I've mentioned a couple times that as part of my (mostly) Paleo lifestyle, I've been getting into fermented foods and probiotics. Kombucha is a fermented tea drink that's chock full of healthy bacteria, much like yogurt. It was invented in the Qin dynasty to help give Samurai more energy on the battlefield. The probiotics in it have helped put an end to a lot of my stomach issues and have all but eliminated my lactose intolerance symptoms.
The taste is hard to describe…something of a cross between pear juice and apple cider vinegar. I love it and drink this stuff every single day.
Much like yogurt, beer, sourdough and vinegar, kombucha is made by adding a bacteria culture into a liquid. Most kombucha is made by adding a SCOBY (Symbiotic Colony of Bacteria and Yeast) into a sugar-tea concoction and letting it ferment. The sugar actually vanishes during the fermentation process, so you're not left drinking a sugary drink. I've found that the process of getting the sugar-to-tea ratio cooked and cooled can be a little overwhelming for first time kombucha-makers, so I've developed a super-simple kombucha recipe that anyone can follow!
Super-Simple Kombucha for Beginners
Kombucha for Beginners
- 1 SCOBY
- 1 cup kombucha
- 6 bottles Pure Leaf sweetened tea
- Combine kombucha and tea in a gallon jar.
- Gently add in scoby.
- Cover with a loose-weave cotton.
- Ferment for 7 to 10 days, bottle in a glass jar and serve immediately or store in the refrigerator for one to two months.
First, get a kombucha culture and some pre-made kombucha liquid. Anyone who makes homemade kombucha will have extras (hit me up if you live around San Diego!) or you can buy them online at Kombucha Kamp. I met Kombucha Kamp owner Hannah at Craftcation several months ago, and she's the one who got me into kombucha. She knows everything there is to know about it.
The first step of creating kombucha usually requires that you brew four to six black and green tea bags into one gallon of water sweetened with one cup of sugar. But this can be a long process, and you need to cool the concoction completely before adding the culture. I recommend skipping this step initially and just buying bottled fresh brewed sweet tea. I use Pure Leaf, which has the perfect sugar ratio ranging from 18-26 grams of sugar per 18 ounces of tea. It's all-natural, totally sustainable tea with no preservatives. It's VERY important that you don't use anything sweetened artificially, as the SCOBY feeds off of the sugar to fuel the fermentation process and create more beneficial bacteria.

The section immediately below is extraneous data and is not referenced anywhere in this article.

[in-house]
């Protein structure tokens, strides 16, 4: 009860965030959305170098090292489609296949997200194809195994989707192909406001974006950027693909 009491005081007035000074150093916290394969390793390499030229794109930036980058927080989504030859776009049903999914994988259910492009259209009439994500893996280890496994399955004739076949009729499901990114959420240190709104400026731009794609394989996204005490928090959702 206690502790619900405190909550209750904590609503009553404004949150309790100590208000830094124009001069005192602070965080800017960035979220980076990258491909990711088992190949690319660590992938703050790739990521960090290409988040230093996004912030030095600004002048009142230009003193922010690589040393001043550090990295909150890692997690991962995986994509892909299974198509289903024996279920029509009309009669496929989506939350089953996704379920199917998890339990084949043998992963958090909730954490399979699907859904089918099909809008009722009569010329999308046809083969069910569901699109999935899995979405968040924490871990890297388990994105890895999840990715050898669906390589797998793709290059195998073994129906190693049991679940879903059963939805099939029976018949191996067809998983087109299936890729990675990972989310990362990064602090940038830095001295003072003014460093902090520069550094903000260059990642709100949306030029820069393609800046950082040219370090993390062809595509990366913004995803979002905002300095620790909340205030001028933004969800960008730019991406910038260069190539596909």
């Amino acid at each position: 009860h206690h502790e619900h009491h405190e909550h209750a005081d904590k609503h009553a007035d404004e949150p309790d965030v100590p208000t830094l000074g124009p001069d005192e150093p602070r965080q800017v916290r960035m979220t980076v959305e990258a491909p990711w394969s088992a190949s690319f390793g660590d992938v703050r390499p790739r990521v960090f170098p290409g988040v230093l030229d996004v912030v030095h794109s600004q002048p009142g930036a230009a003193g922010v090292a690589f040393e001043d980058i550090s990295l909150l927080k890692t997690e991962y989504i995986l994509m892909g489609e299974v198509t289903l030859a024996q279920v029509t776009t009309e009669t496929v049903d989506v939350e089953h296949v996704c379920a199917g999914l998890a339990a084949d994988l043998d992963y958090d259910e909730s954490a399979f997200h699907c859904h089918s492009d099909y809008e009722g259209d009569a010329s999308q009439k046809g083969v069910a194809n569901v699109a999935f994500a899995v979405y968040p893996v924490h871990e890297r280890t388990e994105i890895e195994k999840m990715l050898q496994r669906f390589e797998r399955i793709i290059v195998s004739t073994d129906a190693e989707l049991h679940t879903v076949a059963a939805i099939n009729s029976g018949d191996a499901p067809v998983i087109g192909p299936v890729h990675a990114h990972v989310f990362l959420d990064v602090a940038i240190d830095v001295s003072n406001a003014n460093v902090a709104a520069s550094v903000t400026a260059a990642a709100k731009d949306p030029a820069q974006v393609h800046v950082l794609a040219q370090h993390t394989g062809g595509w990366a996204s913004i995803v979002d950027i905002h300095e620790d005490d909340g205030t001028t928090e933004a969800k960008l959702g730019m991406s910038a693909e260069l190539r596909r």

The Not Too Sweet Peach is soooo good. For my easy kombucha, I just blended five bottles of what I had on hand: traditional Sweet Tea, Not Too Sweet Honey Green Tea, Unsweetened Black, Not Too Sweet Peach and Lemon. It's really not an exact science.
Add a cup of pre-made kombucha liquid and your SCOBY.
Top with a loose-weave cotton (I cut up pieces of an old t-shirt and secure it with a rubber band – just don't use cheesecloth) and let it sit in a dark, warm place for about a week. The longer it goes, the stronger the taste is until it eventually turns into something akin to vinegar.
During the fermentation process, the SCOBY will actually reproduce. The “baby SCOBY” sometimes grows directly on top of the original mother SCOBY. If that happens, gently pull them apart.
You can store your extra SCOBYs indefinitely covered with kombucha liquid in a mason jar with a plastic lid (or with a metal lid lined with plastic wrap to prevent metallic condensation from dripping onto your kombucha).
Little yeasty bits often remain in the brewed kombucha, so I usually strain mine through a cheesecloth into a mason jar or old wine bottle.
Depending on your brewing conditions, your kombucha may turn out fizzy or flat. You'll eventually learn all the variables that can affect your kombucha taste and consistency, and you can go ALL kinds of crazy with double-fermentation batches and flavoring methods.
Got any burning kombucha questions?